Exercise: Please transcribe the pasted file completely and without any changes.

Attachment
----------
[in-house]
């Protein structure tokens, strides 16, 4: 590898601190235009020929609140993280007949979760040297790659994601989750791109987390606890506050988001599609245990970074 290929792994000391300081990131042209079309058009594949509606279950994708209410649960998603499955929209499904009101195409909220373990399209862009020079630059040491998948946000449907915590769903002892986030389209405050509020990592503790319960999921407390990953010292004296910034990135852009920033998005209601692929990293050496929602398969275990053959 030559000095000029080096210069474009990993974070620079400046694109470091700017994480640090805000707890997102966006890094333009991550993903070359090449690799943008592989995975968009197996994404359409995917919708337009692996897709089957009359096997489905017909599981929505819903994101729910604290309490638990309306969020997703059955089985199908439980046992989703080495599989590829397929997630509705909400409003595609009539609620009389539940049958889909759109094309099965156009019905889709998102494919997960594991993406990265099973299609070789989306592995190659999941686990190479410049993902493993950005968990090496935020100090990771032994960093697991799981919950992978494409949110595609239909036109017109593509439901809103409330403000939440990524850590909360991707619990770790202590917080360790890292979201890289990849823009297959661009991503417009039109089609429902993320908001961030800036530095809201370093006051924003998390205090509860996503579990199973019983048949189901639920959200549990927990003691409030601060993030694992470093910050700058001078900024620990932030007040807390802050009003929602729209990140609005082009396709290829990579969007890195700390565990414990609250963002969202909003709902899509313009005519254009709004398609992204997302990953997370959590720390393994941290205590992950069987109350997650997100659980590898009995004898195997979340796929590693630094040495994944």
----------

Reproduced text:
[in-house]
């Protein structure tokens, strides 16, 4: 590898601190235009020929609140993280007949979760040297790659994601989750791109987390606890506050988001599609245990970074 290929792994000391300081990131042209079309058009594949509606279950994708209410649960998603499955929209499904009101195409909220373990399209862009020079630059040491998948946000449907915590769903002892986030389209405050509020990592503790319960999921407390990953010292004296910034990135852009920033998005209601692929990293050496929602398969275990053959 030559000095000029080096210069474009990993974070620079400046694109470091700017994480640090805000707890997102966006890094333009991550993903070359090449690799943008592989995975968009197996994404359409995917919708337009692996897709089957009359096997489905017909599981929505819903994101729910604290309490638990309306969020997703059955089985199908439980046992989703080495599989590829397929997630509705909400409003595609009539609620009389539940049958889909759109094309099965156009019905889709998102494919997960594991993406990265099973299609070789989306592995190659999941686990190479410049993902493993950005968990090496935020100090990771032994960093697991799981919950992978494409949110595609239909036109017109593509439901809103409330403000939440990524850590909360991707619990770790202590917080360790890292979201890289990849823009297959661009991503417009039109089609429902993320908001961030800036530095809201370093006051924003998390205090509860996503579990199973019983048949189901639920959200549990927990003691409030601060993030694992470093910050700058001078900024620990932030007040807390802050009003929602729209990140609005082009396709290829990579969007890195700390565990414990609250963002969202909003709902899509313009005519254009709004398609992204997302990953997370959590720390393994941290205590992950069987109350997650997100659980590898009995004898195997979340796929590693630094040495994944």